Nerve cells that reside in the olfactory sensory organs and are the primary cells for the detection and transduction of olfactory signals to the brain. In mammalian species, the dendrites of these neurons contain cilia (q.v.), on which reside odorant receptors. The binding of an odorant (q.v.) to a receptor causes intracellular biochemical changes which result in the generation of an electrical impulse that travels along the axon (q.v.) of the olfactory neuron to the olfactory bulb, where the signal is transferred to additional nerve cells for transport to the brain. In rodents and in Drosophila, each olfactory receptor neuron is highly specific, in that it expresses only one odorant receptor gene (q.v.), but multiple neurons collectively produce a pattern of neuronal activation, which is interpreted by the brain into distinct odors that are perceived by the organism. Also called olfactory sensory neuron. See anosmia, dendrite, odorant receptor.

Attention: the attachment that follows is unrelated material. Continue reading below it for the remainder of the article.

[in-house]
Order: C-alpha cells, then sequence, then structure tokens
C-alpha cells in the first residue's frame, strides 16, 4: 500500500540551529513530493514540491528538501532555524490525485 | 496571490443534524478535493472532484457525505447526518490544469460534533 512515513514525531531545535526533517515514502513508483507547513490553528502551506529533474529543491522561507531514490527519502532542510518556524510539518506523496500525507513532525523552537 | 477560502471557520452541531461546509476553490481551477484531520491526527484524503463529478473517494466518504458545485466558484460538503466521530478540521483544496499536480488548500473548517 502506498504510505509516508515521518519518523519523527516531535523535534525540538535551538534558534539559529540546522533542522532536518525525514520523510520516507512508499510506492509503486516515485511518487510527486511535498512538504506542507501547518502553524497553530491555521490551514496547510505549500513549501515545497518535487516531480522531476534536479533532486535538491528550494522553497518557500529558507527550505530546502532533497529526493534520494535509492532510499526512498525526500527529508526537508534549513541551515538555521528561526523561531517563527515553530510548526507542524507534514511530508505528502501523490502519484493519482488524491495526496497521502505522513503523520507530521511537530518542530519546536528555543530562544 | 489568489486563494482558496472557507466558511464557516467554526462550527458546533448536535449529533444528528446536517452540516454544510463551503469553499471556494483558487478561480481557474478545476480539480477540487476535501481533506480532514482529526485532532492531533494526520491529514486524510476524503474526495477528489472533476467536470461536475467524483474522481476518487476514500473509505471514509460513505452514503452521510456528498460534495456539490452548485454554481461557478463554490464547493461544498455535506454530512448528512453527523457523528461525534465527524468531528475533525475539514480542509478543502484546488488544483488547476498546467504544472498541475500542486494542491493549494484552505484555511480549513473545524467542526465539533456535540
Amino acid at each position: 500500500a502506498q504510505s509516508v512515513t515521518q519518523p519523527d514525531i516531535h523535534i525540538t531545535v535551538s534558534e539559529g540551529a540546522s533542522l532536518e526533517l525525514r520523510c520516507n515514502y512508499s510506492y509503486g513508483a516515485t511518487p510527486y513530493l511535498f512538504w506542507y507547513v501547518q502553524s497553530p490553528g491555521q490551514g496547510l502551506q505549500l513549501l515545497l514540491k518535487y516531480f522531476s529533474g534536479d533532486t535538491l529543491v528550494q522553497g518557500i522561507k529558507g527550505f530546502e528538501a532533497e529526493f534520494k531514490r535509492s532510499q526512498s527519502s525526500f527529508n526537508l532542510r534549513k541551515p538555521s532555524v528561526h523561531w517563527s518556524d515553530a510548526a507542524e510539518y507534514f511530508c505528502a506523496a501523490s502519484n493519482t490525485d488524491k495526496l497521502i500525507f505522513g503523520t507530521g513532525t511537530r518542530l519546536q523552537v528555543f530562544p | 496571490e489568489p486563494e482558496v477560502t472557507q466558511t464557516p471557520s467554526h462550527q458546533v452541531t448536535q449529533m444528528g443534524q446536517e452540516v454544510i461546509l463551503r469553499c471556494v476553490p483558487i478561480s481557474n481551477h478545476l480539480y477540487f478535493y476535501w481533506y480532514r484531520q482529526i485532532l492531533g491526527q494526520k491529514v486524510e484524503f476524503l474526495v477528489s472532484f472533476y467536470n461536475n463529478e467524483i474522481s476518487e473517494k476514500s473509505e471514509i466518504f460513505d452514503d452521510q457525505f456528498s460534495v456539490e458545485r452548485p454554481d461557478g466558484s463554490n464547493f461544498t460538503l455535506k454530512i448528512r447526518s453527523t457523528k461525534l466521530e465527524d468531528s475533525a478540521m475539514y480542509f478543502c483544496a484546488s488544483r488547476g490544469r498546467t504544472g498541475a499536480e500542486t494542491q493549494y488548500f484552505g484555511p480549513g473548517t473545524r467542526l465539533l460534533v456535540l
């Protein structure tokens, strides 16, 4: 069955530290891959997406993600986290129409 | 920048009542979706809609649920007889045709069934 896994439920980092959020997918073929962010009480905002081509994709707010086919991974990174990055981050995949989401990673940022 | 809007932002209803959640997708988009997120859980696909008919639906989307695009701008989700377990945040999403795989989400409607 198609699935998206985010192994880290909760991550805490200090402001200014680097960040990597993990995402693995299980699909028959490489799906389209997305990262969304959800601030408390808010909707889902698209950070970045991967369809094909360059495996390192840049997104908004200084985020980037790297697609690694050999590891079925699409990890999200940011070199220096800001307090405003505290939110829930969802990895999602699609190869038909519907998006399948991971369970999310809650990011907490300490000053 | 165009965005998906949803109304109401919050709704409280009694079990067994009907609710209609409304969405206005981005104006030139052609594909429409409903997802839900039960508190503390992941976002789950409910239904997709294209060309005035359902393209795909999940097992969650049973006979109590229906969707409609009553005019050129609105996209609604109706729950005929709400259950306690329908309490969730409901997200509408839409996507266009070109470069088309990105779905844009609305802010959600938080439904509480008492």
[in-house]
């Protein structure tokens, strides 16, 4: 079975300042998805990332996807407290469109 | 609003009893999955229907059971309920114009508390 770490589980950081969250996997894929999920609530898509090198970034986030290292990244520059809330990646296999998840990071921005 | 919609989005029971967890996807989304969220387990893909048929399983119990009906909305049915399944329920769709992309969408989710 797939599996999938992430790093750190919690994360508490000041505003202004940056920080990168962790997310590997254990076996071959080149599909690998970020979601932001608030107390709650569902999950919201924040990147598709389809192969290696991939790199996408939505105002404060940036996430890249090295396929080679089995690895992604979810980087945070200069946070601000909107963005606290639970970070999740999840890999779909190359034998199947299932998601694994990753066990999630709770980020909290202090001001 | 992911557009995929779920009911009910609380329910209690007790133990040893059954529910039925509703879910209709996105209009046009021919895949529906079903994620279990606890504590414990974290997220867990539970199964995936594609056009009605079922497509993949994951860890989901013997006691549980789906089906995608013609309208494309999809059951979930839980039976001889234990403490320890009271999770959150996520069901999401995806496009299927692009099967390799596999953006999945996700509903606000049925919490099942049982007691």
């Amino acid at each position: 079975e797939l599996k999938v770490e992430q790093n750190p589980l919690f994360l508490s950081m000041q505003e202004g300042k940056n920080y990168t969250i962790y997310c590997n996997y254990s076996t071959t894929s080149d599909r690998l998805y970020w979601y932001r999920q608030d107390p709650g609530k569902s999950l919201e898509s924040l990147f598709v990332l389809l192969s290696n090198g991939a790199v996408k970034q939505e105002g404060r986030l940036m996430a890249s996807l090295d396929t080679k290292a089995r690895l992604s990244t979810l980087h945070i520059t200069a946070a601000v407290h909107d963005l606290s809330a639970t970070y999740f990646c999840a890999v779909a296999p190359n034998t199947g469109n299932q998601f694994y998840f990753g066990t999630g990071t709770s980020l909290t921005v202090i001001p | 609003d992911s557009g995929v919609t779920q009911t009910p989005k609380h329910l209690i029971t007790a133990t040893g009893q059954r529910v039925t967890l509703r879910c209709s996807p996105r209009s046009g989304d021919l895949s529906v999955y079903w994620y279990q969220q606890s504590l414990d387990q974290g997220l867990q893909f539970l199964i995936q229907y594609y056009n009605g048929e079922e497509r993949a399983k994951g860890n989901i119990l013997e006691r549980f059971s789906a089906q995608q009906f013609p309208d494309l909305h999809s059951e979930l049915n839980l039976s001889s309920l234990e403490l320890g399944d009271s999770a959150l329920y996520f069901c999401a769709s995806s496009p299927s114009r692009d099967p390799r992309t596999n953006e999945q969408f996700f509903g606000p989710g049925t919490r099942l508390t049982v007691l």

Subjects: Genetics and Genomics.